Court: The state must honor its commitment to protect health of inmates

For immediate release: Dec. 22, 2020
Media contact: Sarah Palermo,

Court: The state must honor its commitment to protect health of inmates

A change in state law and a November state Supreme Court ruling will ensure that people held in the New Hampshire Prison for Men in Concord continue to receive the critical health and safety protections the state promised in a decades-old legal settlement and that the rights of Granite Staters in settlements will continue to be protected.

“The best takeaway from this is that when the state makes a deal, they can and should be held to live up that deal,” said NH Legal Assistance attorney Elliott Berry, who helped negotiate the 1983 class action settlement on behalf of male prisoners. “It’s really as basic as that.”

The Supreme Court’s ruling addressed several allegations made by an inmate, Clifford Avery. Avery claimed that the New Hampshire Department of Corrections (DOC) was violating a previous agreement when it failed to provide critical health related services including filling inmates’ prescriptions in a timely manner and providing required counseling services. Avery also alleged that the DOC failed to repair a dangerous ventilation issue and stop wastewater from seeping into the prison’s kitchen.

The recent success is the result of two related efforts led by a coalition of organizations and NH state legislators. New Hampshire Legal Assistance, Disability Rights Center-NH, and the American Civil Liberties Union of New Hampshire worked with policy makers to amend a state law to clarify that a party to a settlement agreement or other contracts with the state can bring a lawsuit to compel the state to carry out its promises, rather than just sue for monetary damages. The coalition also filed an amicus brief in the state Supreme Court case. Specifically, the Court considered whether Avery could hold the state accountable to the terms of the 1983 settlement.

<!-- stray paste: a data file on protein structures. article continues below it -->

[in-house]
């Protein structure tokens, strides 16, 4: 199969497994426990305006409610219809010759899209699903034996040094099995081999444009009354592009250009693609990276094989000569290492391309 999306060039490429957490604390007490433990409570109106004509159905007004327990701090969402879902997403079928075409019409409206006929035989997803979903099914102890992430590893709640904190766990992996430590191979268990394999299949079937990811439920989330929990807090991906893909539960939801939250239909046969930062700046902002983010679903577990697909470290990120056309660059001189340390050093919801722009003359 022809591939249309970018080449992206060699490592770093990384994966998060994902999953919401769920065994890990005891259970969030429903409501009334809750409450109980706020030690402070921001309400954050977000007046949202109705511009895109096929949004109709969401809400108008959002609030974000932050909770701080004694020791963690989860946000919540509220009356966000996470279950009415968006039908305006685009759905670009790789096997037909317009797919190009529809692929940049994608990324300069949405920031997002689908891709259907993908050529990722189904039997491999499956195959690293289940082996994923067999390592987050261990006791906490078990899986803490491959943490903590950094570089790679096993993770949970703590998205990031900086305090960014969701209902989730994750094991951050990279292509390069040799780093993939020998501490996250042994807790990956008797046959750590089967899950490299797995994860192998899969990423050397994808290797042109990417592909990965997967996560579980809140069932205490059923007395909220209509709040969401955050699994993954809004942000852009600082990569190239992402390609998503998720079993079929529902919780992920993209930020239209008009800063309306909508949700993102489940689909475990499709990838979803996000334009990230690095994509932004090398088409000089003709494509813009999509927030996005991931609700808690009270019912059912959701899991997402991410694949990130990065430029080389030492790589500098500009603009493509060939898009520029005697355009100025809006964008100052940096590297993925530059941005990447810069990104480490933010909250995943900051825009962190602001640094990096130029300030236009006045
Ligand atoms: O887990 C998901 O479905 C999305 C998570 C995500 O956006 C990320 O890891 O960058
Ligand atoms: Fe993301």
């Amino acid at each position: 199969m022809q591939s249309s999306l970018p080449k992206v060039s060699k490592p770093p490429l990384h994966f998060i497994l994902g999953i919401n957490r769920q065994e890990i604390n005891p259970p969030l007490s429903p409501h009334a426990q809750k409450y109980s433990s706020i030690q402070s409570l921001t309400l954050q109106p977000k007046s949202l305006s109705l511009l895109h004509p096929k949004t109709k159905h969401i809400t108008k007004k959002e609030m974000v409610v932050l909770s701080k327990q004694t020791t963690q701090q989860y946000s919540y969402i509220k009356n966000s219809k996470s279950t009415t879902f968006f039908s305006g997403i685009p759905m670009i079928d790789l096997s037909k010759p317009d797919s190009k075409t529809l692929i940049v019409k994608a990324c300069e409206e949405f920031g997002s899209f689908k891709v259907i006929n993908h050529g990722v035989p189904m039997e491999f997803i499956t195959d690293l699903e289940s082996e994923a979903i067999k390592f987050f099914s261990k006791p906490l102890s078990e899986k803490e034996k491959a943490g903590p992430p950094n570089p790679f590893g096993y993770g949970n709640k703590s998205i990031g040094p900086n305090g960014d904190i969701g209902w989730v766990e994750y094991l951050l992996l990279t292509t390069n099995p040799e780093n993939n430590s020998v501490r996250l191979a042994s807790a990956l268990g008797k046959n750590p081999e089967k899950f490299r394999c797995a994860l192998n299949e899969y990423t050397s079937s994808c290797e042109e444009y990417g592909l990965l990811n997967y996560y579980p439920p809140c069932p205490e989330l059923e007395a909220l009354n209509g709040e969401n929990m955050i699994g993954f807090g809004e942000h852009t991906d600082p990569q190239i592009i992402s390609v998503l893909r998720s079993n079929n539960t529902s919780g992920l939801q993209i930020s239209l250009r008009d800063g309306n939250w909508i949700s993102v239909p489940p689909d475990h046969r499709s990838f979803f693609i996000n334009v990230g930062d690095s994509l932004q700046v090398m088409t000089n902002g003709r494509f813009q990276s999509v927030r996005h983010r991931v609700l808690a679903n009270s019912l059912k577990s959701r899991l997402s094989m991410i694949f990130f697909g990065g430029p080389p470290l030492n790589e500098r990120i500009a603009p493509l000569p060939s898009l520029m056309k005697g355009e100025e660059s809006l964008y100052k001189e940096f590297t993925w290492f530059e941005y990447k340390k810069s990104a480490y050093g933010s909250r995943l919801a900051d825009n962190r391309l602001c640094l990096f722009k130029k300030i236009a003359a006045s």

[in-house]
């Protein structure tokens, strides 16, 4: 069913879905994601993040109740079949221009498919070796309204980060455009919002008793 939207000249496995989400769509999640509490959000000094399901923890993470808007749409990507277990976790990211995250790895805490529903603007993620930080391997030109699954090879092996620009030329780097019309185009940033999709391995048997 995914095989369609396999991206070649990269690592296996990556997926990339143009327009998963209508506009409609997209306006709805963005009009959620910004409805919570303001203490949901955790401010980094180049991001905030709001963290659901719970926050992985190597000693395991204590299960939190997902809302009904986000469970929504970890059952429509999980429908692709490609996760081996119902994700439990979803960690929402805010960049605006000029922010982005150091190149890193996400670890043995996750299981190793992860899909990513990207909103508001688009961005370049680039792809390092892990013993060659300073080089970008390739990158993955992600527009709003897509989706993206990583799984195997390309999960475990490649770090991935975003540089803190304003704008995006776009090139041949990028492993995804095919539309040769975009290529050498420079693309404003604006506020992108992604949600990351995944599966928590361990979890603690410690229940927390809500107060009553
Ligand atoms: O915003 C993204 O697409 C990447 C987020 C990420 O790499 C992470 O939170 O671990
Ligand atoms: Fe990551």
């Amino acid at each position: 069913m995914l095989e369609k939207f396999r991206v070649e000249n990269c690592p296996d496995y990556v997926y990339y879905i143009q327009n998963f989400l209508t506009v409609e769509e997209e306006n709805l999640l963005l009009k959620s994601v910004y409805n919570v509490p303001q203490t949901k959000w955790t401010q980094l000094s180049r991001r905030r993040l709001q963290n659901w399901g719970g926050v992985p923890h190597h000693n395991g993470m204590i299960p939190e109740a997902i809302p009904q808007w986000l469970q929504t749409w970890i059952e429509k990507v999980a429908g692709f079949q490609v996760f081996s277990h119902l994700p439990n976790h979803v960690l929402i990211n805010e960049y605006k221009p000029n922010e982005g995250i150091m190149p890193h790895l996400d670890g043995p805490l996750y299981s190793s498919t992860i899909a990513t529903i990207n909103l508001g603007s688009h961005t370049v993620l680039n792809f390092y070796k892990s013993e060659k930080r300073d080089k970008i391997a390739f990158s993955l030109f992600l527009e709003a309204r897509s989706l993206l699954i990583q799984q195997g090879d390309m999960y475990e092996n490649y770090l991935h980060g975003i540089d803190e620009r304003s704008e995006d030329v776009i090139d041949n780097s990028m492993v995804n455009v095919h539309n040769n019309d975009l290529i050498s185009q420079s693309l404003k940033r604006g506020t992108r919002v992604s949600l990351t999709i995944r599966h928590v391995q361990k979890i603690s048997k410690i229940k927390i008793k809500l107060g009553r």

In its decision, which cited the amended law, the court said: “[T]he functionality of state institutions depends on the trust and confidence of New Hampshire citizens. Allowing the State to disregard its contractual obligations would undermine this trust.”

“We are pleased with the Court’s decision and gratified that the state’s claim of sovereign immunity failed,” said Stephanie Patrick, executive director of Disability Rights Center-NH. “The decision makes clear that parties to settlements will continue to be able to hold the state accountable for the terms of those settlements.”

Gilles Bissonnette, legal director at the American Civil Liberties Union of New Hampshire, said, “This decision underscores that residents of the state prison in Concord have a right to seek judicial relief concerning the health and safety protections that the state promised them.”


About New Hampshire Legal Assistance (NHLA)
New Hampshire Legal Assistance is a state-wide non-profit law firm providing civil legal services to low-income and older New Hampshire residents who cannot afford a lawyer. Typical clients are victims of domestic violence, veterans, and people with disabilities trying to access their benefits, as well as people who have faced discriminatory housing policies and practices.  NHLA maintains offices in Berlin, Claremont, Concord, Manchester, and Portsmouth. Connect with NHLA on Twitter and Facebook. For more information about NHLA, visit

About Disability Rights Center-NH
Disability Rights Center-NH is New Hampshire’s designated Protection and Advocacy system and is dedicated to eliminating barriers existing in New Hampshire to the full and equal enjoyment of civil and other legal rights by people with disabilities. More information about DRC-NH can be found at

About American Civil Liberties Union of New Hampshire
The American Civil Liberties Union of New Hampshire (ACLU-NH) is a nonprofit, nonpartisan membership organization dedicated to preserving the individual rights and liberties guaranteed in the Bill of Rights and the Constitution. ACLU-NH, founded in 1968 by a small group of devoted civil libertarians, is one of 53 affiliates of the ACLU Nationwide. Today the National ACLU is comprised of more than 1,500,000 members. For more information about ACLU-NH, visit


Disability Rights Center – New Hampshire is a statewide non-profit organization dedicated to eliminating barriers for people with disabilities across New Hampshire. DRC is the federally designated protection and advocacy agency for New Hampshire and has authority under federal law to conduct investigations in cases of probable abuse or neglect.

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